• Antivirus and Anti-Malware Tools: Logs detailing the detection, blocking, and removal of malicious software. Examples of information you may want are detected malware names, locations, actions taken, and user accounts involved.

Authentication and Access Logs

  • Active Directory (AD): Logs containing information on user logins/logouts, password changes, and group membership changes. These would include logs highlighting multiple failed login attempts or password changes.
  • Virtual Private Network (VPN): Logs reflecting remote user connections to an organization’s network. Examples of information you may want would be logs capturing connection times, locations, user names, and login/logout events.
  • Multi-Factor Authentication (MFA): Logs documenting additional authentication processes beyond just a username and password. Examples of this are logs of successful or failed MFA attempts and user account details.

System and Application Logs

  • Operating Systems (OS): Logs that record events in the operating system. These would include logs noting system or application errors, updates, or user account changes.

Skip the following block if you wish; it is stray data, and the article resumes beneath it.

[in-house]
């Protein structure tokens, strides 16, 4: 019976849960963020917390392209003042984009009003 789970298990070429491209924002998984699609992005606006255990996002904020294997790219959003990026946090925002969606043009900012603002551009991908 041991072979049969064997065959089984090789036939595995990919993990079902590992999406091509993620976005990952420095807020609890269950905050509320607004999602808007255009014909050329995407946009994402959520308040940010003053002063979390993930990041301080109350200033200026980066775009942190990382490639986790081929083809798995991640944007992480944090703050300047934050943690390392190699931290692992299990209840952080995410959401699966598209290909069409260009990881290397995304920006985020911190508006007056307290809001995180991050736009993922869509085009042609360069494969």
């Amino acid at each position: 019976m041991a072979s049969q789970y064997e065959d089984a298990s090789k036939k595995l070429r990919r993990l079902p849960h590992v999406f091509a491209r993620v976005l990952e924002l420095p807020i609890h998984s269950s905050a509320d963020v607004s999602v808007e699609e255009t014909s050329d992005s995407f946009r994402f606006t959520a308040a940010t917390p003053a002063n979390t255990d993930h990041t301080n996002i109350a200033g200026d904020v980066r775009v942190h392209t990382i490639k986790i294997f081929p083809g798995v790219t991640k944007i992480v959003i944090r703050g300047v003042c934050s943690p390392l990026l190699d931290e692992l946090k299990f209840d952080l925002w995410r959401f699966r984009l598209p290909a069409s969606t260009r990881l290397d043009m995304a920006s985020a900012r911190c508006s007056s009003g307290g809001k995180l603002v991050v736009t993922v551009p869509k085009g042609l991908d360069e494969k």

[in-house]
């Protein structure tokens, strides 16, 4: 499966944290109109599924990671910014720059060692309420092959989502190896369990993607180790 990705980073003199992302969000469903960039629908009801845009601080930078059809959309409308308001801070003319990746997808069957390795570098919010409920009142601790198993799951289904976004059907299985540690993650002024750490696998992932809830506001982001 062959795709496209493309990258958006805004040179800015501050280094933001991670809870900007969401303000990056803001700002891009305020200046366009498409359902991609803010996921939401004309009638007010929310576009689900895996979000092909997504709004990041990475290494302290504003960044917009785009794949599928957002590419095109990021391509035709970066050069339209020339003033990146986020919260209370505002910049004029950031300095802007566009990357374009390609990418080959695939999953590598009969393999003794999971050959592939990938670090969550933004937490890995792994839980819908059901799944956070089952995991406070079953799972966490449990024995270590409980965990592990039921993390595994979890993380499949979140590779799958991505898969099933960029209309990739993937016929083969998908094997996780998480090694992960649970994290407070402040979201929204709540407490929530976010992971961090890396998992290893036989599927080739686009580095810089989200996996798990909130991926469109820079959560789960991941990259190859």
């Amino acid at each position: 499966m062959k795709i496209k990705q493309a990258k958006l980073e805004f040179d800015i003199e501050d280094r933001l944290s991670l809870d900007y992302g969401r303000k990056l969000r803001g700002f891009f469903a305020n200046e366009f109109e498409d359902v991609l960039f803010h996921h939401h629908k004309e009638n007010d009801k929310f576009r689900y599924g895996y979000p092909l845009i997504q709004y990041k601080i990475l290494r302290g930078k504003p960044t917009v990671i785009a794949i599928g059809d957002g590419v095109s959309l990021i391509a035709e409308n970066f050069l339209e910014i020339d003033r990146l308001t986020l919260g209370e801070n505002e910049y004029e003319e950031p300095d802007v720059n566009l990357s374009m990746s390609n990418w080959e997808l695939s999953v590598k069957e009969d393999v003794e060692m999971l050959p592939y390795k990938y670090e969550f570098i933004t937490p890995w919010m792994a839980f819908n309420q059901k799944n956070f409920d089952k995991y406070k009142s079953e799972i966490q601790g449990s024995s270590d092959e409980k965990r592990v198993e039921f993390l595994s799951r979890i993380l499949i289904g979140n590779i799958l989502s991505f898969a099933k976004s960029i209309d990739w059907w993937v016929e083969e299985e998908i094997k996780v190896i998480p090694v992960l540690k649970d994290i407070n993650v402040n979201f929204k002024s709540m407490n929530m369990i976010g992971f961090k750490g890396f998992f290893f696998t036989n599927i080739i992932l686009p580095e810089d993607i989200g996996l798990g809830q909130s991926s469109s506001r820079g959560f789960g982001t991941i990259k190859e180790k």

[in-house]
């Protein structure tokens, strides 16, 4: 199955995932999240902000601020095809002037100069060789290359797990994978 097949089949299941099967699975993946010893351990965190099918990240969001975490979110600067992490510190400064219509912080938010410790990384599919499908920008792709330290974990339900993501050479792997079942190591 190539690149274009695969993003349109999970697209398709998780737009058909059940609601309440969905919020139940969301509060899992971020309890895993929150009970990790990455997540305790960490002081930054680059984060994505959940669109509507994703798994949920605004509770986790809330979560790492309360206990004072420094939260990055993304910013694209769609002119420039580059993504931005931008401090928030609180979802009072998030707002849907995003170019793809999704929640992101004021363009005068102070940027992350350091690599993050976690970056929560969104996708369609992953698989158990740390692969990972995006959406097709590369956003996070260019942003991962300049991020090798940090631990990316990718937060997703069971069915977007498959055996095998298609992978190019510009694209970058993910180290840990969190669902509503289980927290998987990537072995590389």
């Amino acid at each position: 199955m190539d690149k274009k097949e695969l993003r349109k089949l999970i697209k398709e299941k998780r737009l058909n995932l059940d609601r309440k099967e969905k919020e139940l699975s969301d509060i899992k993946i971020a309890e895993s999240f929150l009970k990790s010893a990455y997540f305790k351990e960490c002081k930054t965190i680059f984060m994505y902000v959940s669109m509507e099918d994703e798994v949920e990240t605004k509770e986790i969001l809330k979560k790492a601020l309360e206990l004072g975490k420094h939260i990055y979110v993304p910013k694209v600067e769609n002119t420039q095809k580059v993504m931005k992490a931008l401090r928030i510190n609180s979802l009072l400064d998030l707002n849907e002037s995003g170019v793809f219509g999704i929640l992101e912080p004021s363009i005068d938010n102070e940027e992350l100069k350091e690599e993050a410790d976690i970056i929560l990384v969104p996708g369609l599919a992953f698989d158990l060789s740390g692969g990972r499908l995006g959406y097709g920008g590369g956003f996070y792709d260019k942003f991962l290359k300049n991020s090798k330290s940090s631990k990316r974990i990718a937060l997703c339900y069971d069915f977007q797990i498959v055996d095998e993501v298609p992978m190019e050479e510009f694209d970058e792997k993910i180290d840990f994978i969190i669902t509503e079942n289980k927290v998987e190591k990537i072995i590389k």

• Databases: Logs monitoring access and operations performed in databases. Examples of this are logs illustrating data queries, modifications, or unauthorized access attempts.
  • Web Servers: Logs keeping track of server activity, user access, and executed operations. These would include logs demonstrating HTTP status codes, user agents, and URLs accessed.
  • Application Logs from Critical Applications: Helpful information specific to, say, a financial application could include user access records, transaction activities, and error messages.

Cloud Environment Logs

  • Cloud Access Security Broker (CASB): Logs from CASBs that monitor activity and enforce security policies across cloud services. These could include logs detailing file uploads/downloads, shared files, and accessed cloud applications.
  • Cloud Infrastructure and Services: Logs that oversee activities within cloud resources. Examples of these are logs of initiated instances, network configurations, and access control modifications.

What Logs Provide Limited Value?

While many logs are invaluable sources of information for security analysis and monitoring, some log types often offer limited actionable insights and can clutter the SIEM system. Here’s an expansion on logs of limited value with examples to facilitate judicious log ingestion decisions.

  • Print Logs: These logs contain information regarding printer usage, including details about printed documents, users, and printer status. These are usually not critical for security analysis unless in very specific use cases where print log analysis is crucial.